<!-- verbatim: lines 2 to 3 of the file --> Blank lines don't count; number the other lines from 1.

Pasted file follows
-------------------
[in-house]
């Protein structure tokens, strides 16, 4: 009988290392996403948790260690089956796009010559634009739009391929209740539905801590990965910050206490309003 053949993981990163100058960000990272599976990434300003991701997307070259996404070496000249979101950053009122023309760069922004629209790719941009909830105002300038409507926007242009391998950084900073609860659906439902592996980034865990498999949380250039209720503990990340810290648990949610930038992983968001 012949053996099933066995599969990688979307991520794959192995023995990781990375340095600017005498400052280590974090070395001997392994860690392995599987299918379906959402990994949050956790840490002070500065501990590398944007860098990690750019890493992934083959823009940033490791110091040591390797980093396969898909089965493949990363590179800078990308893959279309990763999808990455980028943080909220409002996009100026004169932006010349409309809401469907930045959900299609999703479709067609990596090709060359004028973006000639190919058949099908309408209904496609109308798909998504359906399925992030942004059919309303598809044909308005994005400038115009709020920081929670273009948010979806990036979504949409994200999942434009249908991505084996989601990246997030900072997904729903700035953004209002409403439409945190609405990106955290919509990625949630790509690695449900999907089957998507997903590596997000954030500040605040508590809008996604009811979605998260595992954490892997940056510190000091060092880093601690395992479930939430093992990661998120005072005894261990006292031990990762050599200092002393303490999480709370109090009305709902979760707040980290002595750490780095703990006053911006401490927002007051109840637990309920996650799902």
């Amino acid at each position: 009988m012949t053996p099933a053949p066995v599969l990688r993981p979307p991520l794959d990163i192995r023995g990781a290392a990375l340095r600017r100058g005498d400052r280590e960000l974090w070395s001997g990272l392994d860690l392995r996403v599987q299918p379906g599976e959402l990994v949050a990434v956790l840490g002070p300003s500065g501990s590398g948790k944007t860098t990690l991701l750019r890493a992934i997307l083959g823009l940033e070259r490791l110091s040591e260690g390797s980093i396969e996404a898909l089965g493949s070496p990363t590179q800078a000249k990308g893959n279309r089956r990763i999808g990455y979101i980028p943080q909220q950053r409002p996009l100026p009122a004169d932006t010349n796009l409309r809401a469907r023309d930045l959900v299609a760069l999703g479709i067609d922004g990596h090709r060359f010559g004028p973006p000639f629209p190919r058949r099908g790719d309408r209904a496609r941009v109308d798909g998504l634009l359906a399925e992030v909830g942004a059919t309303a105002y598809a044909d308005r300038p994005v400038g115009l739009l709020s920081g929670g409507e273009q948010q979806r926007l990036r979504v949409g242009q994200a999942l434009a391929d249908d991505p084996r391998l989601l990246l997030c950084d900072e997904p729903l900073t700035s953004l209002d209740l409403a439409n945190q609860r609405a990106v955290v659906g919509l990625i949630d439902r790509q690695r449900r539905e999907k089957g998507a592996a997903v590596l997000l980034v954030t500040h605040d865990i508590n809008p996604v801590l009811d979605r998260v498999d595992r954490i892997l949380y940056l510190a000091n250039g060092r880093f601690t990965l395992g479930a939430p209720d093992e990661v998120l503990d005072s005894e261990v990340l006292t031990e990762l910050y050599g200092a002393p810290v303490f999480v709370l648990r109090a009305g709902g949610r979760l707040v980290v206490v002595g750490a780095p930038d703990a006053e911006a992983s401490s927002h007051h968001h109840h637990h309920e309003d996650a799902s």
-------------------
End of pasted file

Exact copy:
């Protein structure tokens, strides 16, 4: 009988290392996403948790260690089956796009010559634009739009391929209740539905801590990965910050206490309003 053949993981990163100058960000990272599976990434300003991701997307070259996404070496000249979101950053009122023309760069922004629209790719941009909830105002300038409507926007242009391998950084900073609860659906439902592996980034865990498999949380250039209720503990990340810290648990949610930038992983968001 012949053996099933066995599969990688979307991520794959192995023995990781990375340095600017005498400052280590974090070395001997392994860690392995599987299918379906959402990994949050956790840490002070500065501990590398944007860098990690750019890493992934083959823009940033490791110091040591390797980093396969898909089965493949990363590179800078990308893959279309990763999808990455980028943080909220409002996009100026004169932006010349409309809401469907930045959900299609999703479709067609990596090709060359004028973006000639190919058949099908309408209904496609109308798909998504359906399925992030942004059919309303598809044909308005994005400038115009709020920081929670273009948010979806990036979504949409994200999942434009249908991505084996989601990246997030900072997904729903700035953004209002409403439409945190609405990106955290919509990625949630790509690695449900999907089957998507997903590596997000954030500040605040508590809008996604009811979605998260595992954490892997940056510190000091060092880093601690395992479930939430093992990661998120005072005894261990006292031990990762050599200092002393303490999480709370109090009305709902979760707040980290002595750490780095703990006053911006401490927002007051109840637990309920996650799902």
């Amino acid at each position: 009988m012949t053996p099933a053949p066995v599969l990688r993981p979307p991520l794959d990163i192995r023995g990781a290392a990375l340095r600017r100058g005498d400052r280590e960000l974090w070395s001997g990272l392994d860690l392995r996403v599987q299918p379906g599976e959402l990994v949050a990434v956790l840490g002070p300003s500065g501990s590398g948790k944007t860098t990690l991701l750019r890493a992934i997307l083959g823009l940033e070259r490791l110091s040591e260690g390797s980093i396969e996404a898909l089965g493949s070496p990363t590179q800078a000249k990308g893959n279309r089956r990763i999808g990455y979101i980028p943080q909220q950053r409002p996009l100026p009122a004169d932006t010349n796009l409309r809401a469907r023309d930045l959900v299609a760069l999703g479709i067609d922004g990596h090709r060359f010559g004028p973006p000639f629209p190919r058949r099908g790719d309408r209904a496609r941009v109308d798909g998504l634009l359906a399925e992030v909830g942004a059919t309303a105002y598809a044909d308005r300038p994005v400038g115009l739009l709020s920081g929670g409507e273009q948010q979806r926007l990036r979504v949409g242009q994200a999942l434009a391929d249908d991505p084996r391998l989601l990246l997030c950084d900072e997904p729903l900073t700035s953004l209002d209740l409403a439409n945190q609860r609405a990106v955290v659906g919509l990625i949630d439902r790509q690695r449900r539905e999907k089957g998507a592996a997903v590596l997000l980034v954030t500040h605040d865990i508590n809008p996604v801590l009811d979605r998260v498999d595992r954490i892997l949380y940056l510190a000091n250039g060092r880093f601690t990965l395992g479930a939430p209720d093992e990661v998120l503990d005072s005894e261990v990340l006292t031990e990762l910050y050599g200092a002393p810290v303490f999480v709370l648990r109090a009305g709902g949610r979760l707040v980290v206490v002595g750490a780095p930038d703990a006053e911006a992983s401490s927002h007051h968001h109840h637990h309920e309003d996650a799902s």